Genetically modified organism
A genetically modified organism or genetically engineered organism is an organism whose genetic material has been altered using genetic engineering techniques. These techniques, generally known as recombinant DNA technology, use DNA molecules from different sources, which are combined into one...

 plants, plants with binomial Latin names that are the result of ancient human selection, and plants that have been altered by humans but which have not been given formal names. Nevertheless, almost all cultigens are cultivars.

Formal definition



The Cultivated Plant Code notes that the word cultivar is used in two different senses: first, as a classification category the cultivar is defined in Article 2 of the International Code of Nomenclature for Cultivated Plants (2009, 8th edition) as follows: The basic category of cultivated plants whose nomenclature is governed by this Code is the cultivar. There are two other classification categories for cultigens, the grex
Grex (horticulture)
The term grex , derived from the Latin noun grex, gregis meaning flock, has been coined to expand botanical nomenclature to describe horticultural hybrids of orchids, based solely on their specified parentage...

 and the Group
Cultivar group
In naming cultivated plants, a Group is a formal classification category, under the International Code of Nomenclature for Cultivated Plants :The term "Group" was introduced in the 2004 ICNCP, replacing the "Cultivar-group" of the 1995 ICNCP.A Group is united by some common trait; for example...

. The Code then defines a cultivar as a taxonomic unit within the classification category of cultivar. This is the sense of cultivar that is most generally understood and which is used as a general definition.

Different kinds of cultivar



Which plants are chosen to be named as cultivars is simply a matter of convenience as the category was created to serve the practical needs of horticulture
Horticulture
Horticulture is the industry and science of plant cultivation including the process of preparing soil for the planting of seeds, tubers, or cuttings. Horticulturists work and conduct research in the disciplines of plant propagation and cultivation, crop production, plant breeding and genetic...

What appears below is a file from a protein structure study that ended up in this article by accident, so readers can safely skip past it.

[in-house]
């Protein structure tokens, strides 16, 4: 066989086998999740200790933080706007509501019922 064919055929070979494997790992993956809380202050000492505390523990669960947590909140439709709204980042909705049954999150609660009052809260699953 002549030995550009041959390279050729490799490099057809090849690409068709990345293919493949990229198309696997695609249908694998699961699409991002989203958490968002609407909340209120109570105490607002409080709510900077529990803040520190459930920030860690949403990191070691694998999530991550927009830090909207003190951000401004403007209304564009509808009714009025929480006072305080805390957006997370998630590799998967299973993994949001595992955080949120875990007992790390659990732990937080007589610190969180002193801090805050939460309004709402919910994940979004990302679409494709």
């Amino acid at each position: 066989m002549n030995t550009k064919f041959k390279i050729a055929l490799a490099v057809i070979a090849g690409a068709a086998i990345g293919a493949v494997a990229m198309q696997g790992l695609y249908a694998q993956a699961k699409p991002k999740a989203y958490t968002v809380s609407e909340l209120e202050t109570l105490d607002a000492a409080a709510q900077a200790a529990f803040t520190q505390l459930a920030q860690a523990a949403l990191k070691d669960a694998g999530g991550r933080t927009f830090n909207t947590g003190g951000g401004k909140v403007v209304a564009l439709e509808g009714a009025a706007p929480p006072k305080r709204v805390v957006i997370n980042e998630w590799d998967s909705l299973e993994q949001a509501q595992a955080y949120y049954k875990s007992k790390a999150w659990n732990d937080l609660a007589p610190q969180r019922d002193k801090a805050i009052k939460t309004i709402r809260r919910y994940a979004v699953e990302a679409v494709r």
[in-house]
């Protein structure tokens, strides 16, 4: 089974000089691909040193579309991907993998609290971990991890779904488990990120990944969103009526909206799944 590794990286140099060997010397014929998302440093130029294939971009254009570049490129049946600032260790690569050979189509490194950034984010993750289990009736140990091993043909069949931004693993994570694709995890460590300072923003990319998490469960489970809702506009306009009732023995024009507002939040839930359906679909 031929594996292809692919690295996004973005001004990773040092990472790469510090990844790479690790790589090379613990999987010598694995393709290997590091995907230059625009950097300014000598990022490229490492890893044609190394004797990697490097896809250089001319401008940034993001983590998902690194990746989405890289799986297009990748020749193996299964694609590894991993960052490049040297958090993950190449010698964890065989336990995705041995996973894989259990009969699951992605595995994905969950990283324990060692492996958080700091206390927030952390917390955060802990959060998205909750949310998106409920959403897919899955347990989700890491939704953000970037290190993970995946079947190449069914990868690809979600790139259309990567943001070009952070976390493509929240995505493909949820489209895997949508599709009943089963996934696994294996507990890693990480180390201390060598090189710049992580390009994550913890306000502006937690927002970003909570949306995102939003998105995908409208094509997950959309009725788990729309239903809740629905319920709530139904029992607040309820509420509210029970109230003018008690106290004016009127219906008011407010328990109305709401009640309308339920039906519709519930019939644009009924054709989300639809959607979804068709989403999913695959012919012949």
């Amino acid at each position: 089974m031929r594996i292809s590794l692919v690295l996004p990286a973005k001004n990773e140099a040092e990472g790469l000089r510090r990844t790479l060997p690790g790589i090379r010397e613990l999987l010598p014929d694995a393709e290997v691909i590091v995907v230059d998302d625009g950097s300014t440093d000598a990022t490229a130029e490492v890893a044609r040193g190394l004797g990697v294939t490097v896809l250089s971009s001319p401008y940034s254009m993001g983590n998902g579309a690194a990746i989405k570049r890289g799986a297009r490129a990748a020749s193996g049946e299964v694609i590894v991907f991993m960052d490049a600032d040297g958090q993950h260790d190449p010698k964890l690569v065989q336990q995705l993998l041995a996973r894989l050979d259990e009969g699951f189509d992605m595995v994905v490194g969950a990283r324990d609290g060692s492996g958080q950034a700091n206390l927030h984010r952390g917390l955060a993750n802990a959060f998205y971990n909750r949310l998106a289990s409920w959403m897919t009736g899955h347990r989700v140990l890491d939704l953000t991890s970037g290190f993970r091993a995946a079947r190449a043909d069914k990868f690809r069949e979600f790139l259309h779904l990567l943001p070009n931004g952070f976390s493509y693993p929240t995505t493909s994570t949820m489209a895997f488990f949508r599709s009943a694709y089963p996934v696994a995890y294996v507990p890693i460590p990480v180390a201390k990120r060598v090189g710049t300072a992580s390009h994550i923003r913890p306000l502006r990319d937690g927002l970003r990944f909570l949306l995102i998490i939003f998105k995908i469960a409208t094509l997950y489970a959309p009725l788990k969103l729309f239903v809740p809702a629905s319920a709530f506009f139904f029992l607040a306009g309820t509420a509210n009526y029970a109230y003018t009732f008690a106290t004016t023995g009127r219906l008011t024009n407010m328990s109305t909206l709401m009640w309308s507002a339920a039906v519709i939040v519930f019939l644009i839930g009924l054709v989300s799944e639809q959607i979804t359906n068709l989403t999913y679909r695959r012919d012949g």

, agriculture
Agricultural science
Agricultural science is a broad multidisciplinary field that encompasses the parts of exact, natural, economic and social sciences that are used in the practice and understanding of agriculture. -Agriculture and agricultural science:The two terms are often confused...

 and forestry
Forestry
Forestry is the interdisciplinary profession embracing the science, art, and craft of creating, managing, using, and conserving forests and associated resources in a sustainable manner to meet desired goals, needs, and values for human benefit. Forestry is practiced in plantations and natural stands...

.

Members of a particular cultivar are not necessarily genetically identical. The Cultivated Plant Code emphasizes that different cultivated plants may be accepted as different cultivars, even if they have the same genome, while cultivated plants with different genomes may be regarded as the same cultivar. The production of cultivars generally entails considerable human involvement although in a few cases it may be as little as simply selecting variation from plants growing in the wild (whether by collecting growing tissue to propagate from or by gathering seed).

Cultivars generally occur as garden and food crops: Malus
Malus
Malus , the apples, are a genus of about 30–35 species of small deciduous trees or shrubs in the family Rosaceae. Other studies go as far as 55 species including the domesticated Orchard Apple, or Table apple as it was formerly called...

'Granny Smith
Granny Smith
The Granny Ramsey Smith green apple is a tip-bearing apple cultivar, which originated in Australia in 1868. It is named after Maria Ann Smith, who propagated the cultivar from a chance seedling. The tree is thought to be a hybrid of Malus sylvestris, the European Wild Apple, with the domestic...

' and Malus 'Red Delicious
Red Delicious
The Red Delicious is a clone of apple cultigen, now comprising more than 50 cultivars, that was recognized in Madison County, Iowa, United States, in 1880...

' are cultivars of apples propagated by cuttings or grafting
Grafting
Grafting is a horticultural technique whereby tissues from one plant are inserted into those of another so that the two sets of vascular tissues may join together. This vascular joining is called inosculation...